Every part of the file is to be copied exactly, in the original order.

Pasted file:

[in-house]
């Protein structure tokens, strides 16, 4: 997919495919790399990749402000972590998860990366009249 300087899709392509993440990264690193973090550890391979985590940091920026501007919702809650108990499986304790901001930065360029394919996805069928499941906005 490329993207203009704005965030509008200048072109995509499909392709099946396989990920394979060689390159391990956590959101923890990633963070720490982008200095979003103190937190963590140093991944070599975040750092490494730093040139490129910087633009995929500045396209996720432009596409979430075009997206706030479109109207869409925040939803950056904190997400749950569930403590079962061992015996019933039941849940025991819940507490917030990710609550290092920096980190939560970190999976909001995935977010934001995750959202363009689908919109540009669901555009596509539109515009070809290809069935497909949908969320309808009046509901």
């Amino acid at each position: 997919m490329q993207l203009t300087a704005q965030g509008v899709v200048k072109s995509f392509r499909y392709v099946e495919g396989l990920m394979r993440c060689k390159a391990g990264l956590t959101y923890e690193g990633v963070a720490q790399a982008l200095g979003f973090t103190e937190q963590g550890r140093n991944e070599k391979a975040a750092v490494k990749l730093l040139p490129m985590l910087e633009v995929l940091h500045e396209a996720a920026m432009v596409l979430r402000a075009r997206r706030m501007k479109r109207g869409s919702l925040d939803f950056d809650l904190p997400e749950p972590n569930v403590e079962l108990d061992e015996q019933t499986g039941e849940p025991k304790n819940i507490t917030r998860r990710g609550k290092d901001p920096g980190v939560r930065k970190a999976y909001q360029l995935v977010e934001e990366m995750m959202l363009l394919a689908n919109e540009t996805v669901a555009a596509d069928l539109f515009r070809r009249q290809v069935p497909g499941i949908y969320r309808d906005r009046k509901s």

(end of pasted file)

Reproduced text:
[in-house]
């Protein structure tokens, strides 16, 4: 997919495919790399990749402000972590998860990366009249 300087899709392509993440990264690193973090550890391979985590940091920026501007919702809650108990499986304790901001930065360029394919996805069928499941906005 490329993207203009704005965030509008200048072109995509499909392709099946396989990920394979060689390159391990956590959101923890990633963070720490982008200095979003103190937190963590140093991944070599975040750092490494730093040139490129910087633009995929500045396209996720432009596409979430075009997206706030479109109207869409925040939803950056904190997400749950569930403590079962061992015996019933039941849940025991819940507490917030990710609550290092920096980190939560970190999976909001995935977010934001995750959202363009689908919109540009669901555009596509539109515009070809290809069935497909949908969320309808009046509901």
């Amino acid at each position: 997919m490329q993207l203009t300087a704005q965030g509008v899709v200048k072109s995509f392509r499909y392709v099946e495919g396989l990920m394979r993440c060689k390159a391990g990264l956590t959101y923890e690193g990633v963070a720490q790399a982008l200095g979003f973090t103190e937190q963590g550890r140093n991944e070599k391979a975040a750092v490494k990749l730093l040139p490129m985590l910087e633009v995929l940091h500045e396209a996720a920026m432009v596409l979430r402000a075009r997206r706030m501007k479109r109207g869409s919702l925040d939803f950056d809650l904190p997400e749950p972590n569930v403590e079962l108990d061992e015996q019933t499986g039941e849940p025991k304790n819940i507490t917030r998860r990710g609550k290092d901001p920096g980190v939560r930065k970190a999976y909001q360029l995935v977010e934001e990366m995750m959202l363009l394919a689908n919109e540009t996805v669901a555009a596509d069928l539109f515009r070809r009249q290809v069935p497909g499941i949908y969320r309808d906005r009046k509901s």